ftnd-blog
ftnd-blog:

Dear Jennifer Lawrence,
What’s up? We are writing to tell you that we read the statements from your interview that was published today with Vanity Fair magazine. We are glad that you are brave enough to speak out on an issue that we can imagine has been super hurtful to you and has caused a lot of problems in your personal life. 
First off, we want you to know that it’s not cool what happened to you. Not cool at all. We wrote a blog article last month titled ‘Jennifer Lawrence Is Not A Porn Star. Don’t Treat Her Like One’, telling people how you were violated and that they should hashtag #HateCelebGate to show that they weren’t cool with it. We were stoked when that post went on to reach over 1 million people on Facebook. We were glad that so many people were with us in not promoting or participating in the crime that was committed against you and many other women. You don’t deserve to have your privacy violated and neither does anyone other human being.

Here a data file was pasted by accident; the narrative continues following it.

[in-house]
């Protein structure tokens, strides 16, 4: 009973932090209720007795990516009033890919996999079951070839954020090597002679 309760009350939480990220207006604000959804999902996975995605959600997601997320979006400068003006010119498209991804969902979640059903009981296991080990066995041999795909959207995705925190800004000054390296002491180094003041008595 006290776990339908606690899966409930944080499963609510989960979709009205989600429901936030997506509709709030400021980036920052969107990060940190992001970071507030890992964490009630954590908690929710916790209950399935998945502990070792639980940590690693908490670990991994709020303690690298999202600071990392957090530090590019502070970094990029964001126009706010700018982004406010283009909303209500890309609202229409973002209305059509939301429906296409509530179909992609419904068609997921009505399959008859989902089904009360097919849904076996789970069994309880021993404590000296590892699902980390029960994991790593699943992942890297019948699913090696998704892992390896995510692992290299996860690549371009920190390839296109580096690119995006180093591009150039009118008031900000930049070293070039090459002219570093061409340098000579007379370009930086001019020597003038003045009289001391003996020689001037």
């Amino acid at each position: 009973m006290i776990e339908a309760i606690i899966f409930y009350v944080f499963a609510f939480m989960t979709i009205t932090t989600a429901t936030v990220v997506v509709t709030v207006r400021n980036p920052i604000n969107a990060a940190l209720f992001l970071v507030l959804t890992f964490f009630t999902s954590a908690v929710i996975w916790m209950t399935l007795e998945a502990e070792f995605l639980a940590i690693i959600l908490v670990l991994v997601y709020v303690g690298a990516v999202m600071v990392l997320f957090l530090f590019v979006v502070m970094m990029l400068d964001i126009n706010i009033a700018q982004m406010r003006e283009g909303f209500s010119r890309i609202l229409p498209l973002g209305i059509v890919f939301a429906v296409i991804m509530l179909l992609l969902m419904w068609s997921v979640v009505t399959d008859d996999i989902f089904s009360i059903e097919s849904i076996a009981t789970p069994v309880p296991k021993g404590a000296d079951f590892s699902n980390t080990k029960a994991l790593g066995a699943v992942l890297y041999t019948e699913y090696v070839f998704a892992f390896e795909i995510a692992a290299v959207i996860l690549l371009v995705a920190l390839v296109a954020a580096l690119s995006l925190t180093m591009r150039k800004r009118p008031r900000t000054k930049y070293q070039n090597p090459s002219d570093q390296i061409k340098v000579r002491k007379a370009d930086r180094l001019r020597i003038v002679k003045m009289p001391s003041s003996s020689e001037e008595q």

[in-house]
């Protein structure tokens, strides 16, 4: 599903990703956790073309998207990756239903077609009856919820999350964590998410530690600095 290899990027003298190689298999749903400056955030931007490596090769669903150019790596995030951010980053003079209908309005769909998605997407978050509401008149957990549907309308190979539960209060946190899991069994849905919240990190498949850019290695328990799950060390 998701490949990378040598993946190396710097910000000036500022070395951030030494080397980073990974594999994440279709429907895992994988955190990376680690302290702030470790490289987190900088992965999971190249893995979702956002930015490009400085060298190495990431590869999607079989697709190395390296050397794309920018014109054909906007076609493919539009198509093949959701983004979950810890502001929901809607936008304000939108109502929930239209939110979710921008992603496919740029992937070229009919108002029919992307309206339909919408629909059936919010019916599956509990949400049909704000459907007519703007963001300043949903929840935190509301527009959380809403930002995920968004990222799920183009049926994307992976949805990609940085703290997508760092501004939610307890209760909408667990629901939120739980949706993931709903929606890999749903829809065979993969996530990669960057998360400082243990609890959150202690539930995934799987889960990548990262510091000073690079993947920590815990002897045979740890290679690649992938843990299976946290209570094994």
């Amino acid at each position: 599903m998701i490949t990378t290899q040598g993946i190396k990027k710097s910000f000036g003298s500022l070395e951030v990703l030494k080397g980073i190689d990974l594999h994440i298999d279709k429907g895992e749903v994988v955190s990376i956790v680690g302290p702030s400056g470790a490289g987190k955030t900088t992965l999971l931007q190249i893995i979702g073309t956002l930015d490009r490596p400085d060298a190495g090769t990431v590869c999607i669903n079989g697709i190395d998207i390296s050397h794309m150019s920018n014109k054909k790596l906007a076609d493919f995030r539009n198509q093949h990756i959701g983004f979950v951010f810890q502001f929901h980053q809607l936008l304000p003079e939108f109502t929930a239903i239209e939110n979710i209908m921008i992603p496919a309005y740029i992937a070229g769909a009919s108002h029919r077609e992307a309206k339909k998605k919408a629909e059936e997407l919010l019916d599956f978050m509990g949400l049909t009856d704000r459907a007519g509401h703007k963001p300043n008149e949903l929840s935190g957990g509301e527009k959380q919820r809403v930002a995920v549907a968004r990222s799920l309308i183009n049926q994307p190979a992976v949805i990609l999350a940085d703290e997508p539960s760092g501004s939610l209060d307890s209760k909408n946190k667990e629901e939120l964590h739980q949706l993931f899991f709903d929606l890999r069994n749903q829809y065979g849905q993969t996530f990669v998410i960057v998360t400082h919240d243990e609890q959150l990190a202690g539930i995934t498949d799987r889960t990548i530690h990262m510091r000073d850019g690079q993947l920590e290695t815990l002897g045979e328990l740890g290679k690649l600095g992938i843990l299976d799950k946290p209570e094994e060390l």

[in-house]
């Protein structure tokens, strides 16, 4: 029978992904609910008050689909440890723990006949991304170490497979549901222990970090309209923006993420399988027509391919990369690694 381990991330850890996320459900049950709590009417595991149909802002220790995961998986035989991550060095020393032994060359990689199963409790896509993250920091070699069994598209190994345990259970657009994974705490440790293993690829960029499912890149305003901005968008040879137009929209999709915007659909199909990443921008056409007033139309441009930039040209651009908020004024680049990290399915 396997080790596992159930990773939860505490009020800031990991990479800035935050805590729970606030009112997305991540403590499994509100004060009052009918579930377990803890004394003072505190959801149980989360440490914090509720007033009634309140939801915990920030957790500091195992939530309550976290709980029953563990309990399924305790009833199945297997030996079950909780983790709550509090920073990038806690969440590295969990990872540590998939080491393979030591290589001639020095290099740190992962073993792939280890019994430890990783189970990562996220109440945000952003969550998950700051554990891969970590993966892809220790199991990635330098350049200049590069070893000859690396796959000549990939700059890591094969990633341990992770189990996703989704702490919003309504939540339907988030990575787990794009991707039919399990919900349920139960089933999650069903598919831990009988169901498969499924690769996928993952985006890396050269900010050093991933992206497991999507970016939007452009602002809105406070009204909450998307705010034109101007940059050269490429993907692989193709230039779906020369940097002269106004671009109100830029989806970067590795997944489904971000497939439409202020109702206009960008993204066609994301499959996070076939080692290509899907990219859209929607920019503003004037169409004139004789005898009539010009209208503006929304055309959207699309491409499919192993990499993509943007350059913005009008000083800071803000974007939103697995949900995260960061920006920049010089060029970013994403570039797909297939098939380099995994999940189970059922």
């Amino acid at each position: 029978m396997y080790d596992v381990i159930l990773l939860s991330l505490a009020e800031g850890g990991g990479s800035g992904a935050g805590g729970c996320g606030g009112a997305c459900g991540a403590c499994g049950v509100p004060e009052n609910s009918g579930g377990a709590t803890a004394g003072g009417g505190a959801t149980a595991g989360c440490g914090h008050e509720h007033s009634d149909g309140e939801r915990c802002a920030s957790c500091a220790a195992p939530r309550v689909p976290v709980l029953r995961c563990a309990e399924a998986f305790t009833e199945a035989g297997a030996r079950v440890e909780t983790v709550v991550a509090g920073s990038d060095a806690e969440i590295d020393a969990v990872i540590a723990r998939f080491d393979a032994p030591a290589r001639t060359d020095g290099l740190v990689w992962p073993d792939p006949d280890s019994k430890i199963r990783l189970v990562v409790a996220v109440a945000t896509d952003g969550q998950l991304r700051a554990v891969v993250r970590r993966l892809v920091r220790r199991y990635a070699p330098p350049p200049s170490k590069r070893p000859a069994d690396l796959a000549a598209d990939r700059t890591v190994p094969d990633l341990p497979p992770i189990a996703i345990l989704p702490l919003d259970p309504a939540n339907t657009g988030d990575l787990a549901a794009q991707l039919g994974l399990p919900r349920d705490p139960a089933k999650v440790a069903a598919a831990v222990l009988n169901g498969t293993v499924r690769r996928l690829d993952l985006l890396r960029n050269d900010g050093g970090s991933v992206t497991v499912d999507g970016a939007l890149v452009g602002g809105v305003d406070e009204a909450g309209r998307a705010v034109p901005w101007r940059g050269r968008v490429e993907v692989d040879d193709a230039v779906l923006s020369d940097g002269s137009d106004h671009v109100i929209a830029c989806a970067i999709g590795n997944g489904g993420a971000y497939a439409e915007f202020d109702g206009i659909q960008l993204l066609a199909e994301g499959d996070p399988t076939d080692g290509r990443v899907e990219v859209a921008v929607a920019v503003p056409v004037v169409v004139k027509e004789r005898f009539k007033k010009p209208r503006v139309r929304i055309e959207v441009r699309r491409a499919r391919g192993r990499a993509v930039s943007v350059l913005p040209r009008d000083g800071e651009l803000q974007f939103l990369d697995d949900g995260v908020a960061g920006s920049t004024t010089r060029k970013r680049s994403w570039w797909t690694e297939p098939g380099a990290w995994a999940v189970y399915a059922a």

However, when we just read your first interview since your hacked photos were released, you said something we found super concerning:
"I was in a loving, healthy, great relationship for four years. It was long distance, and either your boyfriend is going to look at porn or he’s going to look at you.”
Now, after reading that, we couldn’t help but feel like your perceptions of a “healthy” relationship were a little bit off. However, we also know that there are thousands upon thousands of women out there who feel the exact same way. We are sorry for that.
We’re sorry that society has been “pornified” and that we are living in a culture that thinks that hacked and stolen photos of naked people are something to seek out, cheer for, laugh about, and spread around. With a society that thinks a woman is only as good as her body, it’s easy to see why you would feel like your boyfriend would turn to porn even when dating a talented and beautiful woman like yourself.